In CGT Blog

Calculating how much wine to buy for a wedding or party can feel like an impossible task. You may be worried about not buying enough alcohol and watching the party run dry after a couple of hours. On the other hand, nobody wants to blow their whole budget on drinks they don’t need. It seems like an unsolvable puzzle, but there is a formula that works every time.

Here’s how to calculate how much wine to buy for your wedding or party:

How Much Wine for a Party or Reception?

Remember that some of your guests won’t drink any alcohol. Others might just have a single glass of wine with their dinner. In general, older crowds drink less alcohol than younger groups. But there are always exceptions, and you know if your grandma can drain a bottle of Merlot in record time. Plan according to your guests and their beverage preferences. With that said, plan for each drinker you expect at your party to consume one drink per hour.

Three Options for Your Bar

When planning your event’s alcohol menu, you have three basic options:

1.) Full Bar

If you want to offer a full bar at your party, plan on hiring a full-service bar-tending company. The cost of trying to provide a full bar by yourself and buying a full bar’s liquors, mixers, and garnishes is cost-prohibitive for most people, not to mention the hassle of shopping for and storing it all. It’s worth paying an expert to handle a full bar for you.

2.) Modified Full Bar

Offering a modified full bar is a far more manageable way to meet the expectations of the liquor drinkers you’ve invited to your event. For the modified (self-serve) full bar, plan to offer a few of the most popular liquors with simple mixers and garnishes. A modified full bar menu looks something like this:

  • Liquors: vodka, whiskey, and gin
  • Mixers: club soda, orange juice, and a clear soda pop (such as ginger ale)
  • Garnishes: sliced lemons and limes
  • A selection of wine and beer

For a modified full bar, expect half of your guests to only drink wine. The other half will roughly split themselves between beer and liquor. Let’s look at an example to calculate how much wine you need for a party with a modified full bar.

  • If you have 100 guests who drink alcohol, about 50 of them will drink wine. If your party lasts five hours, that adds up to 250 glasses of wine.
  • Each bottle of wine contains four glasses, so you will need 63 bottles of wine.
  • Each case of wine contains 12 bottles. Always round up when calculating how many cases you need; in this example, you should provide six cases of wine.
  • If your wedding reception is taking place in the summer (and possibly outdoors in the heat), people will drink more white wine than red. (In fact, we recommend adding a rosé to a summer party menu.) If it’s a winter wedding, expect guests to consume more red than white.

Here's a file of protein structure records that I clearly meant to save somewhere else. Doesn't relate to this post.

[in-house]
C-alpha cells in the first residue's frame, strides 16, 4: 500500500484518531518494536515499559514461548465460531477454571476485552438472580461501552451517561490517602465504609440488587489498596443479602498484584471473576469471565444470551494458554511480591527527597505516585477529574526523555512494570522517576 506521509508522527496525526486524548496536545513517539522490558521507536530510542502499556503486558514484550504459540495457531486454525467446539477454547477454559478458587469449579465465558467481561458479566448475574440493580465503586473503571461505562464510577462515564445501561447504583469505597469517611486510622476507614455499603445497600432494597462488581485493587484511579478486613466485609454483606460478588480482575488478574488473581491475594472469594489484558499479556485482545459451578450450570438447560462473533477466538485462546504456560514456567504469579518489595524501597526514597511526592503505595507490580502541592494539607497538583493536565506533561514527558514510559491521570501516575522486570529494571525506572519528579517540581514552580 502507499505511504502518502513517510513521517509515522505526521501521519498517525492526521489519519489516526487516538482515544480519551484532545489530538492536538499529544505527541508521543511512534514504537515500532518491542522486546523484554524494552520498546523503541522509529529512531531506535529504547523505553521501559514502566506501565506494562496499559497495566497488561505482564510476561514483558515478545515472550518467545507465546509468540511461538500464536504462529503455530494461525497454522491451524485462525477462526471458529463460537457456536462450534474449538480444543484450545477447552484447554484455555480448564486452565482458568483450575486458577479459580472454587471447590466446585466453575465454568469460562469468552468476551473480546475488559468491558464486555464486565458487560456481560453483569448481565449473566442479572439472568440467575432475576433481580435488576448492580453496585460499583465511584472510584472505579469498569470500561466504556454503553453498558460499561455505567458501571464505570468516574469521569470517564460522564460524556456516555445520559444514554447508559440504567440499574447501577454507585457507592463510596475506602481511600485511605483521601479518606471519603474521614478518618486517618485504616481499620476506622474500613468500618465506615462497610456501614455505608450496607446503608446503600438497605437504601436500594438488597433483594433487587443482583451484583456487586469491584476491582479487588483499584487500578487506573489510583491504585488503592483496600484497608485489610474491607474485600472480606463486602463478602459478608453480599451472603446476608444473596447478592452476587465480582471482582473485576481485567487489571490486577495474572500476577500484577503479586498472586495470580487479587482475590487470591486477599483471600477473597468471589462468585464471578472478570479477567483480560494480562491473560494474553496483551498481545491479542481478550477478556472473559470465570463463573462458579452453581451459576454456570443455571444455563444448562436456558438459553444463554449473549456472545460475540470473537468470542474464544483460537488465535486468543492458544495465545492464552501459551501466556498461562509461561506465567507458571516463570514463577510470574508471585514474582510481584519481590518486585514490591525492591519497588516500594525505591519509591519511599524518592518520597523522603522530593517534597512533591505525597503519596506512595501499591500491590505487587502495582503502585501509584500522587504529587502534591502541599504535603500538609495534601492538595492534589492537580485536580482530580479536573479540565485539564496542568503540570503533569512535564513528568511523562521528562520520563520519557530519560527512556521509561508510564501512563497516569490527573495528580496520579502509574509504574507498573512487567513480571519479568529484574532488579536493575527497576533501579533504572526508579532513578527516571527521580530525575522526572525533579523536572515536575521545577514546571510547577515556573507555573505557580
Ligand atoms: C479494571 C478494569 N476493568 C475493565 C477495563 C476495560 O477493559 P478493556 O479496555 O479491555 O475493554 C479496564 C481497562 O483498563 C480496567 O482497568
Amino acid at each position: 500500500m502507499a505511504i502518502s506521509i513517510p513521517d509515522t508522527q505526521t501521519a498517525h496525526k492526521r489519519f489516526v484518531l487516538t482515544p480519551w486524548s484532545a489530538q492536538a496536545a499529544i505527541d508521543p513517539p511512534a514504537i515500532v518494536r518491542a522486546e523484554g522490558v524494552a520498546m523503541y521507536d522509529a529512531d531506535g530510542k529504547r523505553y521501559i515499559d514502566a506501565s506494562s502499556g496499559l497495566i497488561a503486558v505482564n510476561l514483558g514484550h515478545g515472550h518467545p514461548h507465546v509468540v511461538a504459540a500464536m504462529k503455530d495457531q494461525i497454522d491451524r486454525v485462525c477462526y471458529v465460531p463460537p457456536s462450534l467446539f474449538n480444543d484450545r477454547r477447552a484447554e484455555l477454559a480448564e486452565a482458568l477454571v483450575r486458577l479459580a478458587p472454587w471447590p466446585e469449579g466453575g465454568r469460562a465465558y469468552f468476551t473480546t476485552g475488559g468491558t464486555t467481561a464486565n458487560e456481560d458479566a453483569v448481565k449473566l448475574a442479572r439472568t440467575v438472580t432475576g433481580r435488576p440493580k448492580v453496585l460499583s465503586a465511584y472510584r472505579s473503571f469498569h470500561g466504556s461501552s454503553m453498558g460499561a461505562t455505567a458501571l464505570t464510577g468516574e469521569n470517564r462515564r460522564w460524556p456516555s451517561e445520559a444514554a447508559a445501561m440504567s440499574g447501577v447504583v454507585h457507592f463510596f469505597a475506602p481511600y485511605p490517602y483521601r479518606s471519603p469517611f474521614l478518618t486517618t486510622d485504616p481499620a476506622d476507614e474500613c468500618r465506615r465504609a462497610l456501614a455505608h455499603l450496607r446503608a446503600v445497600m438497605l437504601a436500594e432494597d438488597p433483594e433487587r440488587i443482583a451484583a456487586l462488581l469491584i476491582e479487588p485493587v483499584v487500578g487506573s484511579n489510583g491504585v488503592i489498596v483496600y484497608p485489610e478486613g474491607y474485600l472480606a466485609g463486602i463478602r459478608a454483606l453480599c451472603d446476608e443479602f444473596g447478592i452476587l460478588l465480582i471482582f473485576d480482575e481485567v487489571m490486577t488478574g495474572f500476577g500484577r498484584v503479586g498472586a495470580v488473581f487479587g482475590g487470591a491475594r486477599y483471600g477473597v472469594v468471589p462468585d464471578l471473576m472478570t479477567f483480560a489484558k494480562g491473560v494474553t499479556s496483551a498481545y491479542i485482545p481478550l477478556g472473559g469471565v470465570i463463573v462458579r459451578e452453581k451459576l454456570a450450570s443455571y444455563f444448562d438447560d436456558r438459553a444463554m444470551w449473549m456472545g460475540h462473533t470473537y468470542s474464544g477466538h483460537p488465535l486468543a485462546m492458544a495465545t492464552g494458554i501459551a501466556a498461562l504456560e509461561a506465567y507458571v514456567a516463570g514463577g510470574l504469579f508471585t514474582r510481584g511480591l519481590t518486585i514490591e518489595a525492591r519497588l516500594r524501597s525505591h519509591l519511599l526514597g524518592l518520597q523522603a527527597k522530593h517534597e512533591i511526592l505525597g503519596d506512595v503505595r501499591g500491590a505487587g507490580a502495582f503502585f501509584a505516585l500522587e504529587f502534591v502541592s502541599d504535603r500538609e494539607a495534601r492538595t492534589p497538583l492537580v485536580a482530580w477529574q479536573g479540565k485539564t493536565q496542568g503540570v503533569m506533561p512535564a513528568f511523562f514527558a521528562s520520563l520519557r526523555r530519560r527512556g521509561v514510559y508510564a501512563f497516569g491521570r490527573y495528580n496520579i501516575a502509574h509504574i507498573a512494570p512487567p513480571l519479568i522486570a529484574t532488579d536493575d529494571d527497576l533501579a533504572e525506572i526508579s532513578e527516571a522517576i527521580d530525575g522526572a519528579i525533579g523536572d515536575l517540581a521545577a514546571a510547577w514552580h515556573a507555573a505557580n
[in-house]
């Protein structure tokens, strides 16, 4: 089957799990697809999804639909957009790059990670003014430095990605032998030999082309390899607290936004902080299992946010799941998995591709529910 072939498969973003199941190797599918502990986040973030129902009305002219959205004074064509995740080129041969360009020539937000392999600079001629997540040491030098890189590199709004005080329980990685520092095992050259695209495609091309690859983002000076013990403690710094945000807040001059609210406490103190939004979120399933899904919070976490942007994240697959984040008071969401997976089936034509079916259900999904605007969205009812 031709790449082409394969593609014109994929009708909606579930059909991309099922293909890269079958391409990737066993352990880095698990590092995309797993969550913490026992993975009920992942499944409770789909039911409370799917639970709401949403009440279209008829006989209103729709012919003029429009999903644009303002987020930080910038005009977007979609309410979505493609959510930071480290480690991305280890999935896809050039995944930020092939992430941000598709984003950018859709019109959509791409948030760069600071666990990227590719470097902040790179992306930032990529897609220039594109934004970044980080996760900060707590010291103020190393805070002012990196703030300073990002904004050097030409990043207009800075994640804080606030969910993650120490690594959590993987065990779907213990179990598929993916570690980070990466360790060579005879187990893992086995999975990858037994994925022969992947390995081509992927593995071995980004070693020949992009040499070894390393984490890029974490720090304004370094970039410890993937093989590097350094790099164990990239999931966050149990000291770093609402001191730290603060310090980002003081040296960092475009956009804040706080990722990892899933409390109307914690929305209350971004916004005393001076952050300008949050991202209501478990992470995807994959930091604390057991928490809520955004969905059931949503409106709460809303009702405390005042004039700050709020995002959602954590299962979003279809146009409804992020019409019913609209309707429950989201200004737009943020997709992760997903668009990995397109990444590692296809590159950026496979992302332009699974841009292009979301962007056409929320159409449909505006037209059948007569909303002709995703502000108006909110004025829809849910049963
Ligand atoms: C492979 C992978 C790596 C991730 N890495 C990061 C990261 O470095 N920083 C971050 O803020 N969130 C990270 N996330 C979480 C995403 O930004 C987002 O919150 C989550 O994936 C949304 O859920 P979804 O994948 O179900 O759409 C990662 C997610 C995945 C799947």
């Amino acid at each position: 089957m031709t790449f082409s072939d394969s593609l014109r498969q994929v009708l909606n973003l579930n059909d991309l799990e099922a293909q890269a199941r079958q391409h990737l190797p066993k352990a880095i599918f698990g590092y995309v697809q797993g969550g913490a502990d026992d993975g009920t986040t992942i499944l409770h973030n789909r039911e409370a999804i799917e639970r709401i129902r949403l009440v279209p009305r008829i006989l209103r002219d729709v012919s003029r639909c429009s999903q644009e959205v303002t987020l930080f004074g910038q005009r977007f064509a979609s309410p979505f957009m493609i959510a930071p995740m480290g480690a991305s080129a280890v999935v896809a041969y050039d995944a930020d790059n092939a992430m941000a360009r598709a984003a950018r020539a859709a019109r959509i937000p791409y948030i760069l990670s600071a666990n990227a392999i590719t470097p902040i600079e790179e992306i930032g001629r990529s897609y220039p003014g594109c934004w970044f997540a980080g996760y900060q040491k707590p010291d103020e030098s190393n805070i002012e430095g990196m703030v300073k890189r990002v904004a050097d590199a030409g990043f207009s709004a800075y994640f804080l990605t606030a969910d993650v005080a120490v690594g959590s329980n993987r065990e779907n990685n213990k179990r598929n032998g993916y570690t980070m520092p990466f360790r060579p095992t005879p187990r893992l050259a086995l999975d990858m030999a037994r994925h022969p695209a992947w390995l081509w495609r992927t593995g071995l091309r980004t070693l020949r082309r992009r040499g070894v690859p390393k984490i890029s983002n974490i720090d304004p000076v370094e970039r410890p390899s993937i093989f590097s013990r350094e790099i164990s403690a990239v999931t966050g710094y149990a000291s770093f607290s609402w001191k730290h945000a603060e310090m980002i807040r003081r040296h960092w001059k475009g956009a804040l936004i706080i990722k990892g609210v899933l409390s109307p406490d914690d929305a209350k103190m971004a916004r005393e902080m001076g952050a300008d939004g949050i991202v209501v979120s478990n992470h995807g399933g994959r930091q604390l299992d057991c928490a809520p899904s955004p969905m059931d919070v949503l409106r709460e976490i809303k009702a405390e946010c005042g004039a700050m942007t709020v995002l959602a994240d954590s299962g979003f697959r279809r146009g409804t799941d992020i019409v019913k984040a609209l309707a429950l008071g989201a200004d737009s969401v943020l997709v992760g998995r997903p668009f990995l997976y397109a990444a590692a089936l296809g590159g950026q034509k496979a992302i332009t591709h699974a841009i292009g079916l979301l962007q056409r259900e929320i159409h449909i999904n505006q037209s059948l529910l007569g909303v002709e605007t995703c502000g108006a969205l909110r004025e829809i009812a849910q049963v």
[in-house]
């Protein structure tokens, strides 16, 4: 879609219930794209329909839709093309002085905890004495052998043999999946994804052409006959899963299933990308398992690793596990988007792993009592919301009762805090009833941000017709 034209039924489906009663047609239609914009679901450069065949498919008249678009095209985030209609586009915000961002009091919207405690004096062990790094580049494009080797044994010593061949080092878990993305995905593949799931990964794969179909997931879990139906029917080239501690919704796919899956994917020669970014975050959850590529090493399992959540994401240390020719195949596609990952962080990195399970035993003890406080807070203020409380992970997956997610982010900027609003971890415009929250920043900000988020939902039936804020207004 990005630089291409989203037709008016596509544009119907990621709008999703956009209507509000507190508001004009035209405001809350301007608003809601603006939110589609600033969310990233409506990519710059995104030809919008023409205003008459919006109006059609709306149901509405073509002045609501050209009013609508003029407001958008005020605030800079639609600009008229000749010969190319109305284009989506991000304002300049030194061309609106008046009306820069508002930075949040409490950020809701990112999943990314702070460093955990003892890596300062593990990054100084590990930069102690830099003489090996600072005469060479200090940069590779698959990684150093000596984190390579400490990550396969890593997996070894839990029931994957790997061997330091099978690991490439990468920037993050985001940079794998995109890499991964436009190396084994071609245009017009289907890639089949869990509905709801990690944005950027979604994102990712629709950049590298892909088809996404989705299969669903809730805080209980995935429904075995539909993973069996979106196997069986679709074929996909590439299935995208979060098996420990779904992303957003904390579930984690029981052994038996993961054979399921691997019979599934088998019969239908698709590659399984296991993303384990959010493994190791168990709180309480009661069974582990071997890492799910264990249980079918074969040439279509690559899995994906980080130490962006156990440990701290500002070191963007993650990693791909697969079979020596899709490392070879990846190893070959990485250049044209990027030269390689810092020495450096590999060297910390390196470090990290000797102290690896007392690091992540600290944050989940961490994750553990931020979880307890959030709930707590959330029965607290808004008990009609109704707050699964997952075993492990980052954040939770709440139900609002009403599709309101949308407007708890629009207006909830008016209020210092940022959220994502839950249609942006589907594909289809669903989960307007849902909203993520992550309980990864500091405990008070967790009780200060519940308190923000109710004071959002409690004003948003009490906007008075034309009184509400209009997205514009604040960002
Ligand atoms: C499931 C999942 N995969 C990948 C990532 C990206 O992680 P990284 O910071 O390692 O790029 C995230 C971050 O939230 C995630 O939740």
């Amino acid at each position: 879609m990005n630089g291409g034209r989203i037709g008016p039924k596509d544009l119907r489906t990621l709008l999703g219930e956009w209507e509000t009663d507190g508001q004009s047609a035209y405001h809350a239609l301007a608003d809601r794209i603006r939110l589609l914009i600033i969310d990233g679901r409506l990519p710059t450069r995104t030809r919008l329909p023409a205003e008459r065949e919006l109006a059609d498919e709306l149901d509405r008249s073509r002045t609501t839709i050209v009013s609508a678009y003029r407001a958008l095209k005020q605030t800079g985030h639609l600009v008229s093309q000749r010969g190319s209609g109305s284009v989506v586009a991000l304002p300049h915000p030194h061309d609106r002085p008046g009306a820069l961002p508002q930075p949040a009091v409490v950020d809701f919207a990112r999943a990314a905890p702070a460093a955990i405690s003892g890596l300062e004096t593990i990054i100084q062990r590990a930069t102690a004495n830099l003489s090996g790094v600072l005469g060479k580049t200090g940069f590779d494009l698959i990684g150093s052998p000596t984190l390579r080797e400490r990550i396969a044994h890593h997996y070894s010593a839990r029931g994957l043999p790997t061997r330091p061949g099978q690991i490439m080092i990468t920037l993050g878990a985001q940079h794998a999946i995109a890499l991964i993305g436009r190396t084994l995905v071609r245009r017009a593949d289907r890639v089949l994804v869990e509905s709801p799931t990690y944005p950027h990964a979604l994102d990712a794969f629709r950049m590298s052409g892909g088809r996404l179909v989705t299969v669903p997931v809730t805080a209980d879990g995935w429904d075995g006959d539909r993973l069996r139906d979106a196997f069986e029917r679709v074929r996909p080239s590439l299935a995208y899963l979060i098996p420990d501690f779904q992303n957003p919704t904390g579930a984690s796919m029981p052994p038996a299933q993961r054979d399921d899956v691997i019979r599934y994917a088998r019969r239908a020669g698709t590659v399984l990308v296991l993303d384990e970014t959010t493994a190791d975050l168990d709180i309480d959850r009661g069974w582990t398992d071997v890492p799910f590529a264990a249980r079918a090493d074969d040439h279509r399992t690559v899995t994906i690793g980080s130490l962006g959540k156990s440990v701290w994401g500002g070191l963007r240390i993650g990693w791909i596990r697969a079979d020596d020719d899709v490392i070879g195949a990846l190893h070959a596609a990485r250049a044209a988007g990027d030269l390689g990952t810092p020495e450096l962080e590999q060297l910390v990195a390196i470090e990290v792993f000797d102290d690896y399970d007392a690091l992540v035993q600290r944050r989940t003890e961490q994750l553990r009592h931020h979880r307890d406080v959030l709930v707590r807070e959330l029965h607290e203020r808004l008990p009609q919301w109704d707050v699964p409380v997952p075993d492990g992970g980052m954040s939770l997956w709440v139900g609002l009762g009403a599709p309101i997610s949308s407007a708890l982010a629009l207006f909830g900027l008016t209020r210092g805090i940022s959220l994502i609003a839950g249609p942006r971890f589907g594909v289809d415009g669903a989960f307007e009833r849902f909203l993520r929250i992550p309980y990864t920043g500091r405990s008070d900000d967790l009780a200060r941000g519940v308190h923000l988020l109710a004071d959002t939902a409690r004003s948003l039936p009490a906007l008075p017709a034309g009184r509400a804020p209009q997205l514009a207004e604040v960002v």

3.) Wine and Beer Only

If your guests are not big liquor drinkers, then focus on providing a nice selection of good quality wine and beer. In this situation, it’s safe to assume that about three-quarters of your guests will drink wine, and the other quarter will want beer. Let’s apply our wine calculator to a party of 100 drinkers.

  • At a wine-and-beer-only party, about 75 will drink wine. If your reception goes for five hours, that’s 375 glasses of wine, which is 94 bottles, which rounds up to eight cases of wine.

Other Considerations When Buying Wine for a Wedding

Keep in mind any cultural and regional influences that may affect alcohol consumption at your event. For example, if your family includes avid tequila drinkers, then add it to the bar. If your wedding is happening at a northern Michigan winery, you and your guests will probably drink more local wine than anything else.

Even at wine-and-beer-only parties, it’s common to offer a signature cocktail. It’s usually something that can be prepared ahead of time in big batches; think of a fancier version of punch. A signature cocktail often reflects the location of the party or represents something meaningful for the newly married couple. If you decide to offer a signature cocktail at your reception, you can reduce your beer and wine offerings proportionally.

Don’t Forget the Toast!

One more thing to remember is the toast. If you want to provide champagne or sparkling wine for the toast, it’s important to know that champagne flutes are smaller than wine glasses. You should get seven to nine glasses of sparkling wine out of one bottle, and many non-wine drinkers will partake in this toasting tradition.

Let the Experts Help You Plan How Much Wine to Get for Your Wedding Reception

For 45 years, Chateau Grand Traverse has been a proud leader in northern Michigan’s wine industry. Peruse our online store for inspiration; our Late Harvest Riesling and 2017 Gamay Noir are two of our most popular and widely appealing wines for parties. If you’re interested in adding a rosé to your list, our Pinot Noir Rosé Vin Gris is a bright, medium-bodied wine that is great for toasting because it pairs well with just about any dish.

Take a drive up Old Mission Peninsula to our tasting room and sample some great wines for yourself. While you’re here, a member of our team will be happy to help you choose the right wines for your big party. Plus, you can take advantage of our generous case discounts as you stock up for the event. Don’t forget to buy a few extra bottles to enjoy on future anniversaries! The wine experts at Chateau Grand Traverse look forward to helping you make your party a memorable success.